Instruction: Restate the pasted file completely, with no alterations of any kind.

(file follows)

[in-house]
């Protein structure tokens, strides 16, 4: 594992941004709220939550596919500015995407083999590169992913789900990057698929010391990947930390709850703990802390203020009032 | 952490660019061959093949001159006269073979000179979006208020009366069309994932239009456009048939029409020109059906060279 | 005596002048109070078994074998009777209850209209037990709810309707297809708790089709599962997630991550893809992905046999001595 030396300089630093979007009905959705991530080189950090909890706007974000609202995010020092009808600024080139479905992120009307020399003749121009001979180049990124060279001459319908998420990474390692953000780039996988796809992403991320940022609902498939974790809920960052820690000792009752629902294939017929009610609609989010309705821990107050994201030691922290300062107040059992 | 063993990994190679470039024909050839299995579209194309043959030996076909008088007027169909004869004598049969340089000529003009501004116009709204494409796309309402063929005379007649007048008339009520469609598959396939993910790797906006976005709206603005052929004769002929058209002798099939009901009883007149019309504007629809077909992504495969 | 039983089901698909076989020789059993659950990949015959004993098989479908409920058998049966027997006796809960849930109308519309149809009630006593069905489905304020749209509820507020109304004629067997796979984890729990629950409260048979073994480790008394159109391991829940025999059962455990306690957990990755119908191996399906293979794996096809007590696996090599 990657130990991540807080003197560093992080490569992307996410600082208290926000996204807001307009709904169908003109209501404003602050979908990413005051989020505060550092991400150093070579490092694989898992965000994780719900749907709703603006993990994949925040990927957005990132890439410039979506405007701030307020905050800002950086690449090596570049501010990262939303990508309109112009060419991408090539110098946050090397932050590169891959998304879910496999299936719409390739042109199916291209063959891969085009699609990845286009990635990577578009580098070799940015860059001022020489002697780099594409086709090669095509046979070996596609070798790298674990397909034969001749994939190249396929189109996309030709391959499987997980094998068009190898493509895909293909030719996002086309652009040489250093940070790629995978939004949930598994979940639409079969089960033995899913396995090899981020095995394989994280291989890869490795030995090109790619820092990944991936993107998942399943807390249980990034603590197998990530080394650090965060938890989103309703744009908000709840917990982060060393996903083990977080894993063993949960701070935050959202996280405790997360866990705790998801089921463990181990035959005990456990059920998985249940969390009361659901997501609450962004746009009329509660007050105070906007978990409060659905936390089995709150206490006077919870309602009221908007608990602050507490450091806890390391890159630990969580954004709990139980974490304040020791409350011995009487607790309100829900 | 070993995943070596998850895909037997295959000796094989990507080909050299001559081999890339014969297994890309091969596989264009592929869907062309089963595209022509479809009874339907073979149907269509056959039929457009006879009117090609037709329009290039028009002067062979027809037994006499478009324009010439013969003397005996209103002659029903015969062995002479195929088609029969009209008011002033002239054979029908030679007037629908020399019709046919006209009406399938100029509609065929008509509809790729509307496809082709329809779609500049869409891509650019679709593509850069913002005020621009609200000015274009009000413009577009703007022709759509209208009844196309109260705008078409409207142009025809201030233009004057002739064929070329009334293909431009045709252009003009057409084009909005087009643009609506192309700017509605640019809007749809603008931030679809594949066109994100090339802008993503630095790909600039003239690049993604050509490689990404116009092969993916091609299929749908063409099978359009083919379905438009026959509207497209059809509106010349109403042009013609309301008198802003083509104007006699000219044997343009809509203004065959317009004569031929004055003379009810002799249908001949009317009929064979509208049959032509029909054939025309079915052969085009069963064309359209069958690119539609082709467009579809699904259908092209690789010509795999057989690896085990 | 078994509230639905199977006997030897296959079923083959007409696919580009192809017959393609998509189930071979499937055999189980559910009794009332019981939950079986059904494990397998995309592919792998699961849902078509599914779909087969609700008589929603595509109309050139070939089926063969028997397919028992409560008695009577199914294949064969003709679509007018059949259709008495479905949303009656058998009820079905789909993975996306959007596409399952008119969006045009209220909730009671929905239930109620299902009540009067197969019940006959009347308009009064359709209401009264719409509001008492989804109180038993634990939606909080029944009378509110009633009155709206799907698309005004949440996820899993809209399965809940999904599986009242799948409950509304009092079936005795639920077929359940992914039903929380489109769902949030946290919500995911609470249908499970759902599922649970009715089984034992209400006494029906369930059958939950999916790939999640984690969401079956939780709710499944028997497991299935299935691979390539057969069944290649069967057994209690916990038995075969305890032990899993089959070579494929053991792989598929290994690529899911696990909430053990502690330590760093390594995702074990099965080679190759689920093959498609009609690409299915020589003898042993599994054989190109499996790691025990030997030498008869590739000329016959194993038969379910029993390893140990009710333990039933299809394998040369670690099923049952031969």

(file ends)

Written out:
[in-house]
């Protein structure tokens, strides 16, 4: 594992941004709220939550596919500015995407083999590169992913789900990057698929010391990947930390709850703990802390203020009032 | 952490660019061959093949001159006269073979000179979006208020009366069309994932239009456009048939029409020109059906060279 | 005596002048109070078994074998009777209850209209037990709810309707297809708790089709599962997630991550893809992905046999001595 030396300089630093979007009905959705991530080189950090909890706007974000609202995010020092009808600024080139479905992120009307020399003749121009001979180049990124060279001459319908998420990474390692953000780039996988796809992403991320940022609902498939974790809920960052820690000792009752629902294939017929009610609609989010309705821990107050994201030691922290300062107040059992 | 063993990994190679470039024909050839299995579209194309043959030996076909008088007027169909004869004598049969340089000529003009501004116009709204494409796309309402063929005379007649007048008339009520469609598959396939993910790797906006976005709206603005052929004769002929058209002798099939009901009883007149019309504007629809077909992504495969 | 039983089901698909076989020789059993659950990949015959004993098989479908409920058998049966027997006796809960849930109308519309149809009630006593069905489905304020749209509820507020109304004629067997796979984890729990629950409260048979073994480790008394159109391991829940025999059962455990306690957990990755119908191996399906293979794996096809007590696996090599 990657130990991540807080003197560093992080490569992307996410600082208290926000996204807001307009709904169908003109209501404003602050979908990413005051989020505060550092991400150093070579490092694989898992965000994780719900749907709703603006993990994949925040990927957005990132890439410039979506405007701030307020905050800002950086690449090596570049501010990262939303990508309109112009060419991408090539110098946050090397932050590169891959998304879910496999299936719409390739042109199916291209063959891969085009699609990845286009990635990577578009580098070799940015860059001022020489002697780099594409086709090669095509046979070996596609070798790298674990397909034969001749994939190249396929189109996309030709391959499987997980094998068009190898493509895909293909030719996002086309652009040489250093940070790629995978939004949930598994979940639409079969089960033995899913396995090899981020095995394989994280291989890869490795030995090109790619820092990944991936993107998942399943807390249980990034603590197998990530080394650090965060938890989103309703744009908000709840917990982060060393996903083990977080894993063993949960701070935050959202996280405790997360866990705790998801089921463990181990035959005990456990059920998985249940969390009361659901997501609450962004746009009329509660007050105070906007978990409060659905936390089995709150206490006077919870309602009221908007608990602050507490450091806890390391890159630990969580954004709990139980974490304040020791409350011995009487607790309100829900 | 070993995943070596998850895909037997295959000796094989990507080909050299001559081999890339014969297994890309091969596989264009592929869907062309089963595209022509479809009874339907073979149907269509056959039929457009006879009117090609037709329009290039028009002067062979027809037994006499478009324009010439013969003397005996209103002659029903015969062995002479195929088609029969009209008011002033002239054979029908030679007037629908020399019709046919006209009406399938100029509609065929008509509809790729509307496809082709329809779609500049869409891509650019679709593509850069913002005020621009609200000015274009009000413009577009703007022709759509209208009844196309109260705008078409409207142009025809201030233009004057002739064929070329009334293909431009045709252009003009057409084009909005087009643009609506192309700017509605640019809007749809603008931030679809594949066109994100090339802008993503630095790909600039003239690049993604050509490689990404116009092969993916091609299929749908063409099978359009083919379905438009026959509207497209059809509106010349109403042009013609309301008198802003083509104007006699000219044997343009809509203004065959317009004569031929004055003379009810002799249908001949009317009929064979509208049959032509029909054939025309079915052969085009069963064309359209069958690119539609082709467009579809699904259908092209690789010509795999057989690896085990 | 078994509230639905199977006997030897296959079923083959007409696919580009192809017959393609998509189930071979499937055999189980559910009794009332019981939950079986059904494990397998995309592919792998699961849902078509599914779909087969609700008589929603595509109309050139070939089926063969028997397919028992409560008695009577199914294949064969003709679509007018059949259709008495479905949303009656058998009820079905789909993975996306959007596409399952008119969006045009209220909730009671929905239930109620299902009540009067197969019940006959009347308009009064359709209401009264719409509001008492989804109180038993634990939606909080029944009378509110009633009155709206799907698309005004949440996820899993809209399965809940999904599986009242799948409950509304009092079936005795639920077929359940992914039903929380489109769902949030946290919500995911609470249908499970759902599922649970009715089984034992209400006494029906369930059958939950999916790939999640984690969401079956939780709710499944028997497991299935299935691979390539057969069944290649069967057994209690916990038995075969305890032990899993089959070579494929053991792989598929290994690529899911696990909430053990502690330590760093390594995702074990099965080679190759689920093959498609009609690409299915020589003898042993599994054989190109499996790691025990030997030498008869590739000329016959194993038969379910029993390893140990009710333990039933299809394998040369670690099923049952031969």